The legal test of insanity is set out in M’Naghten’s Case as mentioned above: “to establish a defence…of insanity it must be clearly proved that, at the time of committing the act, the party accused was labouring under such a defect of reason, from disease of the mind, as not to know the nature and quality of the act he was doing, or if he did know it, that he did not know he was doing what was wrong.” To be specific, the defect of reason arises when the defendant is incapable of exercising normal reasoning. The defect of reason requires instability in reasoning rather than a failure to exercise it at a time when exercise of reason is possible. In the case of R v Clarke, the defendant was clinically depressed and in a moment of absent-mindedness, stole items from a supermark... ... middle of paper ... ...t it will result in outright acquittal, on the premise that no act is punishable if is done involuntarily. Diminished responsibility is more analogous to insanity than automatism in that the court has discretion in sentencing; however, the outcome of the defence can be distinguished from both. A successful outcome when the defence is raised is reducing liability from murder to manslaughter and consequently removing the mandatory sentence of life imprisonment.
My question was why should Ford get away with murder if he became insane after? After reviewing the cases plea, I began to understand the decision for the reconsideration. It would be inhumane to send someone to their death bed mentally unstable. Ford needed mental help to rationalize what he had done. As Ford grew mentally unstable he should have been granted the right to prove his case, every citizen has rights no matter the crime.
In that same token, if the defense can prove that the defendant is in fact insane, then the individuals sentence should be adjusted accordingly. The defendant would still be guilty, but they would still be sentenced to a mental institution. In summation, the insanity defense is a way for the defendant to avoid liability of a crime, if the individual did not appreciate or understand the nature of the crime committed, and stems a long history from as early as the 12th century to the Model Penal Code of 1972. The effects the insanity plea has on modern society is skewed by the media and how it portrays insanity pleas as more common than they actually are.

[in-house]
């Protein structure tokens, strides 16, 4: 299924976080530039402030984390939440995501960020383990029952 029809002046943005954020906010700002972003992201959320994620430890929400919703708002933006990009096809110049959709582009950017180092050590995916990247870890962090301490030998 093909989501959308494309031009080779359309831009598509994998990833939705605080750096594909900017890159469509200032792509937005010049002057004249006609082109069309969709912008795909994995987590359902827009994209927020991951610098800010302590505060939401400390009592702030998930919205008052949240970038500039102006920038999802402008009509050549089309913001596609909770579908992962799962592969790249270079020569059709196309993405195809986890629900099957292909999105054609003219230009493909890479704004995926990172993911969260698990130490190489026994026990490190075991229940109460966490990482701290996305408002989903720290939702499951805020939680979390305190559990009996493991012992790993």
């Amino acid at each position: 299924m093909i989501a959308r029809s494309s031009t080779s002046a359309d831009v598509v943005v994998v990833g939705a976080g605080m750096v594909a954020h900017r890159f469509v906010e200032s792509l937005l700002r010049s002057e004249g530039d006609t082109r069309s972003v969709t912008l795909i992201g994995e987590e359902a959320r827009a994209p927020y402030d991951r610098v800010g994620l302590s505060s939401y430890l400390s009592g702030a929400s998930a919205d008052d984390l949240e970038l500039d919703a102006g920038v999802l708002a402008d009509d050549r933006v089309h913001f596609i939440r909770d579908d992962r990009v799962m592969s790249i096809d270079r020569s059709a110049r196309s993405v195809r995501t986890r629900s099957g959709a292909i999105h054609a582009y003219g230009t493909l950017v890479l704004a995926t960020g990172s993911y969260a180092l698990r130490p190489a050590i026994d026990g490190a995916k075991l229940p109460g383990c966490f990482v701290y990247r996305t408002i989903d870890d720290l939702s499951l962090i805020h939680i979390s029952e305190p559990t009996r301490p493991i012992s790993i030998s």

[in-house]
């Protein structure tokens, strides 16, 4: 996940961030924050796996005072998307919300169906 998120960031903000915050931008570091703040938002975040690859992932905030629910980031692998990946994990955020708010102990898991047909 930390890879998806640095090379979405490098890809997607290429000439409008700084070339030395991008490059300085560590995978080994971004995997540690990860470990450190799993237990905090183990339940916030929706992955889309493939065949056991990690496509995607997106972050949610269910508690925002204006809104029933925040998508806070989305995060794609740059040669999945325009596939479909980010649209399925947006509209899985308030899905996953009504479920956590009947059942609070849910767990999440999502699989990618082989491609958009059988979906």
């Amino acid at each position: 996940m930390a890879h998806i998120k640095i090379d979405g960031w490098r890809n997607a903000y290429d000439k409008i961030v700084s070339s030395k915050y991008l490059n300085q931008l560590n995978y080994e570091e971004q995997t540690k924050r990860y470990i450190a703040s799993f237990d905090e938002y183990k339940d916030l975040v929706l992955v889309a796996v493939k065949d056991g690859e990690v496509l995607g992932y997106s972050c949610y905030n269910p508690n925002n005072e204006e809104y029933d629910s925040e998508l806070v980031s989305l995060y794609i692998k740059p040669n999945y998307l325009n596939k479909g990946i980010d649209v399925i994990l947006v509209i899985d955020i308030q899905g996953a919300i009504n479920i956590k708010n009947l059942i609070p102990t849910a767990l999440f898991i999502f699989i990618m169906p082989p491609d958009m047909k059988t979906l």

The issue of executing mentally ill criminals has been widely debated among the public. They debate on whether it is right or wrong to execute a person who does not possess the capacity to think correctly. The mental illness is an ailment that affects the way a person thinks, feels, behaves and relates to others. The disease is caused by a combination of genetic, psychological, and environmental factors not a personal weakness or a character flaw. A study by the Death Penalty Information Center found that “executing the insane is unconstitutional; however, if an inmate's mental competency has been restored, he or she can then be executed (deathpenalty).” The time has come for us to accept the fact that executing mentally ill offenders is not beneficial to society for many reasons.
The jury ruled him “not guilty by reason of insanity”. The reason for the verdict was M’Naughten... ... middle of paper ... ...eople that went to jail because of the confusion with the insanity defense and the law has become unfavorable towards the insanity defense. As the New York Times says,” Congress barred federal courts from finding defendants legally insane “merely” because they were too mentally ill to have avoided committing the crime.” This means that mentally unstable people are going to jail untreated. The insanity defense has come to questioning our morals. When someone is mentally unstable, do they deserve to be endure the sometimes harsh punishments of our law or should they be treated for their illness in a psychiatric hospital?
Methods such as the Reid technique, are not helping to reach a true confession from the actual culprit but are instead putting innocent people through so much stress and tension that many start to convince themselves that they may have actually committed the crime they are accused of. These people are essentially confessing because they feel trapped and human nature tells us to try to find an escape. Current interrogation methods are hurting the innocent instead of helping